About this Story
This article is the outcome of an initiative World Pulse launched on our online community platform, inviting global grassroots women leaders to outline their personal experiences and recommendations on equitable and sustainable development.
In partnership with Women’s Environment and Development Organization (WEDO), we gathered 55 statements representing women from 28 countries ranging from Papua New Guinea to the Democratic Republic of Congo. The stories were delivered via the Women's Major Group to top world leaders at the United Nations Conference on Sustainable Development (UNCSD) that will take place June 20-22, 2012 in Rio de Janeiro, Brazil. This conference marks the 20th anniversary of the first 'Earth Summit' in 1992—a landmark UN summit organized in response to the growing ecological crisis.
Rio+20: Highlighting the Voices of Women
"And I hope that as world leaders look for global solutions, the voices and specific needs of women will be highlighted to make sustainable development a reality for them."
Amie Bojang-Sissoho, The Gambia
Recommendation: Land Stewardship Starts with Land Rights for Women
CANADA: Homeless in Our Homeland
CANADA: Homeless in Our Homeland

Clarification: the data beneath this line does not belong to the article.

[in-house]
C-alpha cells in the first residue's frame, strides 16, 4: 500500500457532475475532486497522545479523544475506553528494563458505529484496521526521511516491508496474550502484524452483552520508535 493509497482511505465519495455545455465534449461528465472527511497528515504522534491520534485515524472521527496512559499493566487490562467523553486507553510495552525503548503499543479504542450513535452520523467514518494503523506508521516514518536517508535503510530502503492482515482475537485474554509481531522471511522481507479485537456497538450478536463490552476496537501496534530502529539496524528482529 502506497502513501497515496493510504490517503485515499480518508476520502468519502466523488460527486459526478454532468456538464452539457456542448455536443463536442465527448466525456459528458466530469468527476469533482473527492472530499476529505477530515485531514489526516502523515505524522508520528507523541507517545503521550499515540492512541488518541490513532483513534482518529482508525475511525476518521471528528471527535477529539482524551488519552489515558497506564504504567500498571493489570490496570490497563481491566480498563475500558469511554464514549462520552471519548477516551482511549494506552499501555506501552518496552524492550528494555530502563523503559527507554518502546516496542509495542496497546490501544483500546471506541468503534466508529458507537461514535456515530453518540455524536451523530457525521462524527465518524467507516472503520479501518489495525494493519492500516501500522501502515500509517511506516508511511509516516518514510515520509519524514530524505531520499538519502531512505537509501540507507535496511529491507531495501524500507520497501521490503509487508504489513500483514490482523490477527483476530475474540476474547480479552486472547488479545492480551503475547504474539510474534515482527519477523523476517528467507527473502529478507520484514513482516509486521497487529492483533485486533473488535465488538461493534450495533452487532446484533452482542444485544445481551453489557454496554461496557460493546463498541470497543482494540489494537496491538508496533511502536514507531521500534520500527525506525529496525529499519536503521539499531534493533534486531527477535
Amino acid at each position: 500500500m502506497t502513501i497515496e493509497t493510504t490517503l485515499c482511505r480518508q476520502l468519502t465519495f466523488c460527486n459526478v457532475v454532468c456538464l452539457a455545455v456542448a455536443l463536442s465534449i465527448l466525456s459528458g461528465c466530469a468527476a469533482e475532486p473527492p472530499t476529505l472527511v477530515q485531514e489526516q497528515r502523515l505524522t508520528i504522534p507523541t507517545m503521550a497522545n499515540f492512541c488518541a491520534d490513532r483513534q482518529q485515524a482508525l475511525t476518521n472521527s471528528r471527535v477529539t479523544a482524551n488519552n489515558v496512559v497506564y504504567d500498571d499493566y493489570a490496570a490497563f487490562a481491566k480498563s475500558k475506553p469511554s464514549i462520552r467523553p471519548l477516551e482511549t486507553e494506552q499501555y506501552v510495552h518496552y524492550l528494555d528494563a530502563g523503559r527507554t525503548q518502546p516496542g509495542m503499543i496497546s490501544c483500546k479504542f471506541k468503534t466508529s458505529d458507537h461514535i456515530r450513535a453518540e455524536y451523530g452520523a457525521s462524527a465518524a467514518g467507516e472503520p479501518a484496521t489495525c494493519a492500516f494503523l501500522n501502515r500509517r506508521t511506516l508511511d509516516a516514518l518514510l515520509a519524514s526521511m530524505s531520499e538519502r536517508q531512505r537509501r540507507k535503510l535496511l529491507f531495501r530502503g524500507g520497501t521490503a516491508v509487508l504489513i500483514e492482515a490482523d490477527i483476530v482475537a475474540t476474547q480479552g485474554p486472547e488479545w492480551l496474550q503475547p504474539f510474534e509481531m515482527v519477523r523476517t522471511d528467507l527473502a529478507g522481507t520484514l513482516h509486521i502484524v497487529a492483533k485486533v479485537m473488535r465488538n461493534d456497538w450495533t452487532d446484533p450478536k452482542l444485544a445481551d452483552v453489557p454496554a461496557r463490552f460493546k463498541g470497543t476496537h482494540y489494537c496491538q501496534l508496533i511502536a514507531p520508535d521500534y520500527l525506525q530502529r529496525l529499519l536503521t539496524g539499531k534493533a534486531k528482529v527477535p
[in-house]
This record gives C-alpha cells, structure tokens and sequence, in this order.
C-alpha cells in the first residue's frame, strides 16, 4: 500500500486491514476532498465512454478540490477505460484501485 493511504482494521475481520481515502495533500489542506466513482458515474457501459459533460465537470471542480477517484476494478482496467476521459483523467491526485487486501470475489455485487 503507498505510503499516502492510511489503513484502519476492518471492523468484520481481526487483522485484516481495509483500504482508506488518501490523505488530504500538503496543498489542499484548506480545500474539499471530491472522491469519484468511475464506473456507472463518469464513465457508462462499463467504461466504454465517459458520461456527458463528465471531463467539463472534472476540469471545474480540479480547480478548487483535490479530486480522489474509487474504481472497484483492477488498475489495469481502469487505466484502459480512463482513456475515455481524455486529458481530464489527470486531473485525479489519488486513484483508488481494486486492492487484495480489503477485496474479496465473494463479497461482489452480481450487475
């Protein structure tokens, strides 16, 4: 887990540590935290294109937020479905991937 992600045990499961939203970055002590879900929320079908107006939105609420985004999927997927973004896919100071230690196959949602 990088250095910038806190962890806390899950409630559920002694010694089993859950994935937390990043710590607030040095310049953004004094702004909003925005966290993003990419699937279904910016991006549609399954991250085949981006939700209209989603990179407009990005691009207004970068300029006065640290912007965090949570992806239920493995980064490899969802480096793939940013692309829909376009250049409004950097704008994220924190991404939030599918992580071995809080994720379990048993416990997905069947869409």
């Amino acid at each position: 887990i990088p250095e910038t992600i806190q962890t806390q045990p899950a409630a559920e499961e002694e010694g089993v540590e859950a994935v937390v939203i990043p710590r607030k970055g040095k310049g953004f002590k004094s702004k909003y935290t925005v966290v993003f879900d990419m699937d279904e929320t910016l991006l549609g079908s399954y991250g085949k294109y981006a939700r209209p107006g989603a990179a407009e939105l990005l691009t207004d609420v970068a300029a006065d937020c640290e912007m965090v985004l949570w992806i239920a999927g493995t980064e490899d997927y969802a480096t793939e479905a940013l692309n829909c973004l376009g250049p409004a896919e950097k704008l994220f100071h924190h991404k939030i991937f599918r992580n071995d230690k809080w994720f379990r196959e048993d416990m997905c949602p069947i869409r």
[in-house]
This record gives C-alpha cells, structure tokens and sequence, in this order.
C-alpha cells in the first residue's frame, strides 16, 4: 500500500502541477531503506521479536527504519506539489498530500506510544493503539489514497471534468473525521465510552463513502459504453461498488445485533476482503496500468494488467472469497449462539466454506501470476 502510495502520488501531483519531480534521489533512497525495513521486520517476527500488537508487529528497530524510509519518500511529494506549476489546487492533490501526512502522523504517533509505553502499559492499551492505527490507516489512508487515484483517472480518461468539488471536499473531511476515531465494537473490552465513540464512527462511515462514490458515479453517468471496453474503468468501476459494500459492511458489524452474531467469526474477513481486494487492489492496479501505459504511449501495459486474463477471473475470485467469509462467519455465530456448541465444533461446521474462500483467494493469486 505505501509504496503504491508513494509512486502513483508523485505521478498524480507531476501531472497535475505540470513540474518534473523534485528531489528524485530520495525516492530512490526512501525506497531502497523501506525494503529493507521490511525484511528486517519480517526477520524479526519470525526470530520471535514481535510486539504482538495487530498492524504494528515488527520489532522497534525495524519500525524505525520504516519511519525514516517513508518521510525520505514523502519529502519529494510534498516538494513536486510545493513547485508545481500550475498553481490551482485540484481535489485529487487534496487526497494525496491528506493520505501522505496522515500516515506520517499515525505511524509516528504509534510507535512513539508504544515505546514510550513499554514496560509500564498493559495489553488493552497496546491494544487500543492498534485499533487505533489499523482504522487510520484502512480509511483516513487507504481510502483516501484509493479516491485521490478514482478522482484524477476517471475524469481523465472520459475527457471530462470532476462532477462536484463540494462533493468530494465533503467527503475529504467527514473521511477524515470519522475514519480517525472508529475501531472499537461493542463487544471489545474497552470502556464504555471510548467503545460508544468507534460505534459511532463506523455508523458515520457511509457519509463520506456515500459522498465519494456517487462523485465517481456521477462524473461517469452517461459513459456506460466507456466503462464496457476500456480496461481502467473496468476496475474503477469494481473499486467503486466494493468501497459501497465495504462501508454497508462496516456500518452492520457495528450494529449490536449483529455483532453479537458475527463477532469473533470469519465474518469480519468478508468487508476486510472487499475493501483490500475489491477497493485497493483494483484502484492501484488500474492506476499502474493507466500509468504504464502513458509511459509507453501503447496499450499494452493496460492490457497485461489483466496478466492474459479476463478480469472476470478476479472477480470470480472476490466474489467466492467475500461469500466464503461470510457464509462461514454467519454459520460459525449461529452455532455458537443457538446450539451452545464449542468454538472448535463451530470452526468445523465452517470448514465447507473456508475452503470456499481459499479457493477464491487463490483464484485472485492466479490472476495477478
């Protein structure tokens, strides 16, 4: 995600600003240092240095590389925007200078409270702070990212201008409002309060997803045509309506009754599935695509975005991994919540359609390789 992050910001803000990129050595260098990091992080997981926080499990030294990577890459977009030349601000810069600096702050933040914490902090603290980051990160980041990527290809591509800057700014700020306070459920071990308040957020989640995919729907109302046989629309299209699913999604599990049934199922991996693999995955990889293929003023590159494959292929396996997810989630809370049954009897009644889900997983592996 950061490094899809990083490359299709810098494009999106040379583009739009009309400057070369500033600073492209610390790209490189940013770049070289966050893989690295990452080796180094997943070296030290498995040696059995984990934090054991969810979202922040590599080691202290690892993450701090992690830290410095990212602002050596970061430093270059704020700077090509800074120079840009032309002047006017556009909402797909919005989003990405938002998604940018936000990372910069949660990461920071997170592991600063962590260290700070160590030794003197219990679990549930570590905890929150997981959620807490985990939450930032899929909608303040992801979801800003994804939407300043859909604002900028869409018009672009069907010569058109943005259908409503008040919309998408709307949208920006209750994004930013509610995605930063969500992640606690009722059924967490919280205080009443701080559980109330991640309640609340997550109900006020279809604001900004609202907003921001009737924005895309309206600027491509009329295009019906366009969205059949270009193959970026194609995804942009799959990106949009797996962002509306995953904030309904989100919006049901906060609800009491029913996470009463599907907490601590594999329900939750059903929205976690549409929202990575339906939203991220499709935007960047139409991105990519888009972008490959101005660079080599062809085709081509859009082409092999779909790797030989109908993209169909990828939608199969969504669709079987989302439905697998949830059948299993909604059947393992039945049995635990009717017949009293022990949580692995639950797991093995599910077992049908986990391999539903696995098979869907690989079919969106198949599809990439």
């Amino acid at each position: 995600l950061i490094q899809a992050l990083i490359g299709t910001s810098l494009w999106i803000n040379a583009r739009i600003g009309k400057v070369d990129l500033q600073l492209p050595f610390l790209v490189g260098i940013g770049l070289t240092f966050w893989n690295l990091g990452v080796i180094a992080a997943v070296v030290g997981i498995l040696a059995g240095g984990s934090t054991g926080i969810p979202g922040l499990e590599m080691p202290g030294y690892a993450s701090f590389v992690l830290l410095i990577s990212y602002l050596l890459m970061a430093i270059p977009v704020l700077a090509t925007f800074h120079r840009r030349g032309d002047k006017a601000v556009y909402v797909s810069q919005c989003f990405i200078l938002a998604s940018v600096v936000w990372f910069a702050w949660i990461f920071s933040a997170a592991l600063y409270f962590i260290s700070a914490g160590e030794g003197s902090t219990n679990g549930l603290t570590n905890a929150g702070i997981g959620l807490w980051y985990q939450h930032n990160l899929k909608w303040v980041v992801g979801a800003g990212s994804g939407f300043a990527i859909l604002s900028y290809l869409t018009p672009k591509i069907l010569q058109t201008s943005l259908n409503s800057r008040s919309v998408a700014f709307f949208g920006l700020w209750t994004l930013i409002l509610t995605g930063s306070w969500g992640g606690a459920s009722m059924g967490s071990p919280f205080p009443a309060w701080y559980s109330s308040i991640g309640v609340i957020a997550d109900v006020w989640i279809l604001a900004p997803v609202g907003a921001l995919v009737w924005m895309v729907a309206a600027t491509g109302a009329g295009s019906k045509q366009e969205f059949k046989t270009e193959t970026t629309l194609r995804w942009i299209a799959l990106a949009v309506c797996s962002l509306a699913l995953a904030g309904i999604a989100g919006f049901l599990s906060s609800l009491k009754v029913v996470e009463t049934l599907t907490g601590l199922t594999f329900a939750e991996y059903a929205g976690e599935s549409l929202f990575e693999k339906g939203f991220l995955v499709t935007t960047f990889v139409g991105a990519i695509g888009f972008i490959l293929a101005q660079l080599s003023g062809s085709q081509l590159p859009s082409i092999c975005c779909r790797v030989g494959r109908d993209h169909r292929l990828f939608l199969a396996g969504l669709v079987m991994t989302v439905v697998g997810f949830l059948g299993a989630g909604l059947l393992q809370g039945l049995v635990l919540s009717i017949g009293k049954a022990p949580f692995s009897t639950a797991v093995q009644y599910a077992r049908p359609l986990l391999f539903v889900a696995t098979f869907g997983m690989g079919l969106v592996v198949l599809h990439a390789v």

I am a woman of Kichesipirini Algonquin First Nation descent, an Indigenous Peoples of Canada. My homeland is unceded Algonquin Nation territory, located within the watershed of the Ottawa River, under the administration of Ontario and Quebec.
Despite records that go back 400 years documenting my family’s history in this land, the “official” state administration does not recognize the existence of my people. The colonial administration removed us from the “Indian” list when we refused to relocate from our traditional territory to incorporated reserves.
For traditional Kichesipirini women, home and homeland meant an attachment to life cycles and systems. We greatly valued our independent lifestyle, our food sovereignty, and our security. We prioritized childrearing that established strong emotional bonds—to each other, to our home, and to our land.
Today, Kichesipirini women still uphold the health of families, but our culture has become progressively difficult to maintain. Continuing colonial assertions have meant that I have become homeless in my own land.
As an invisible and “unrecognized” Indigenous Peoples, we were able to live largely undisturbed in our territory for many years. We continued to harvest directly from our land to provide for our families. Then, the nuclear industry took hold in our territory. When the Chalk River nuclear site was established, we became an invisible and vulnerable population—exposed to a long legacy of contamination and health risks.
In complete ignorance, we continued much of our traditional lifestyle of hunting, fishing, gathering, farming, and nursing our children, all in one of the most contaminated regions known to the world. My own health experience—the loss of five pregnancies and unusual neurological and autoimmune problems—seems to support the fears of many: that there have been an unusually high degree of health problems in this area. As long as we remain “unrecognized,” the world will never fully know the long-term intergenerational effects of the nuclear industry.